Uruguay, Colonia del Sacramento – Historic Place
We try to hitch a ride. Still, Uruguay is a small country and to travel several miles by hitchhiking should be a problem.And it really is not. We have plenty of time at our hand to go through the historic part of town. While we did not find tourists in Carmel, here is the city of tourists full, and it's not even the main season.
The spell of the city is connected with its history. In 1680 it was founded by Portuguese Manuel Lobo, because the Portuguese wanted to smuggle goods through Río de la Plata to Buenos Aires. Until 1828, Portuguese and Spanish domination took place here, making Colonial Portuguese and Spanish monuments beeing built at the same time here in the city.
The historic quarter has been a UNESCO World Heritage Site since 1995. When walking here be prepared to trod on uneven cobbled streets. The historic district begins at the Puerta de Campo, restored entrance gates and strong walls descending to the river. Walking along the main square of Plaza Mayor you will surely find yourself in the "Street of Sighs" - Calle de los Suspiros. In the old days this street was called Ansina and its name is connected with legends. One legend says that people were sentenced to death by this street to drown themselves in the tide. Another legend tells of the tired seamen and soldiers who have come to have fun here. And there is also a romantic legend about a young girl killed by a dagger while waiting for her sweetheart, when all she heard was her disappointed sigh.
There is also a lighthouse at the Plaza Mayor. The city of Colonia del Sacramento is strategically located in Rio de la Plata. Although the river seems serene, once souteast wind blows over it, everythin changesl. During its history, the city was attacked by both the Portuguese and the Spaniards, and many battles took place along the river. At night and in the storm, sailing became very dangerous. Many ships ended at the bottom of the river with gold and silver treasures. The illumination of this dangerous place has become a necessity, and since 1855 the tax has been levied from anchoring ships in order to build the first lighthouse in the region. The work began on January 24, 1855, and its construction lasted two years. The lighthouse was built on the ruins of the ancient San Francisco monastery, which are still visible here.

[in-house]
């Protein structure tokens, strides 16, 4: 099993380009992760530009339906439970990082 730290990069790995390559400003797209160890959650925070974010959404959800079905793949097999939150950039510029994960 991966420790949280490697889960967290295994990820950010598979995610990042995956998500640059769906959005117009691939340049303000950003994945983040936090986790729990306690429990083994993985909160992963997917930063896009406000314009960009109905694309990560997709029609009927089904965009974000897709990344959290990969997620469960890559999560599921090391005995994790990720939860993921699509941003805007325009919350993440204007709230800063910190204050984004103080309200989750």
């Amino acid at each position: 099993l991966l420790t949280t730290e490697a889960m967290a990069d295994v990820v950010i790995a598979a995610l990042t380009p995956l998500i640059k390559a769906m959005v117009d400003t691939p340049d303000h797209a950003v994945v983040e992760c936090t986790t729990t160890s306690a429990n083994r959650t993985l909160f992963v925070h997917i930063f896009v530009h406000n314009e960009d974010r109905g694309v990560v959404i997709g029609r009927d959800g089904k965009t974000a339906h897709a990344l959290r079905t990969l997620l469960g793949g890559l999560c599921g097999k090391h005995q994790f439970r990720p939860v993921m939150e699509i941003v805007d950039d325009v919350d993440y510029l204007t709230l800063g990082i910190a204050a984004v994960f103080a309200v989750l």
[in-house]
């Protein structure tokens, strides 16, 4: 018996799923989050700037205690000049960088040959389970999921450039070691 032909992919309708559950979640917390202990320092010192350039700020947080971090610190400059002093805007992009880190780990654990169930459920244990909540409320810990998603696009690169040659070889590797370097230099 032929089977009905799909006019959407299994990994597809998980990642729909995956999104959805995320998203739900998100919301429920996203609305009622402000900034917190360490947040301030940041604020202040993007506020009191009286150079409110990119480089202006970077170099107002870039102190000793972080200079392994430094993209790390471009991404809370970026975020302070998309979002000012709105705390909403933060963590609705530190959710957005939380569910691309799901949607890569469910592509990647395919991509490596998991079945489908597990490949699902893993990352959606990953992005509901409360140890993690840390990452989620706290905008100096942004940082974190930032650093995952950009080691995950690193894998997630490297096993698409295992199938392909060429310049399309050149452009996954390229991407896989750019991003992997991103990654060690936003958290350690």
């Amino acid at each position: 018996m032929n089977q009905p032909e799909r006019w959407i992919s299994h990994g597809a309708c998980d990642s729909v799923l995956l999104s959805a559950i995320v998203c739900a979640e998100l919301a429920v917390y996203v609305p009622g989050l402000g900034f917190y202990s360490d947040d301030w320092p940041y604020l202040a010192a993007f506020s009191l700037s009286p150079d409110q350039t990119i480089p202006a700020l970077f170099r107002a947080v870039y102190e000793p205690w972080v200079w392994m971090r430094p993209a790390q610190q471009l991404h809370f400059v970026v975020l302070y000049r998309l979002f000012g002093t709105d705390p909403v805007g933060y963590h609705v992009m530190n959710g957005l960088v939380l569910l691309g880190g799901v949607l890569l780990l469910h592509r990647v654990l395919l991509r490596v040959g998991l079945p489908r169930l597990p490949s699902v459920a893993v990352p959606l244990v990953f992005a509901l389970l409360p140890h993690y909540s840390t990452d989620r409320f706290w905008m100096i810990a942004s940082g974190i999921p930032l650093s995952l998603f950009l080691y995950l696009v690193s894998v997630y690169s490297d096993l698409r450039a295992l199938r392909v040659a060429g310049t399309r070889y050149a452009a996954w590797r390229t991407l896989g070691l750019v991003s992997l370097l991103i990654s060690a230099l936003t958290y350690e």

Another square, the Plaza de Armas, features important church of Iglesia Matriz (or Basilica de Sacramento) dating back to 1680, which is the oldest church in Uruguay.
There are even eight museums in the city itself. In the Portuguese building from the 18th century - the Museo del Período Histórico Portugués - there is an old coat of arms, pieces of furniture, weapons and reproductions of historical artifacts and cartographic maps. Another of the historic houses in Portugal, which preserves the original 17th-century stone walls and floors, is the El Museo Casa Nacarello. The most interesting is the Museo del Azulejo, which is focused on decorative tiles. In the city, these white-blue tiles mark the names of the streets and places, giving them a more authentic touch.
The old harbor of Puerto Viejo has not been in operation for a long time, but it's a nice walk along the coast. We sit for a while on the seashore and walk through a dock where many yachts are moored. Even if you do not visit a single museum, the walk through the old historic town is beautiful whether you are walking through any street.
Text and photos: Tomáš Novák
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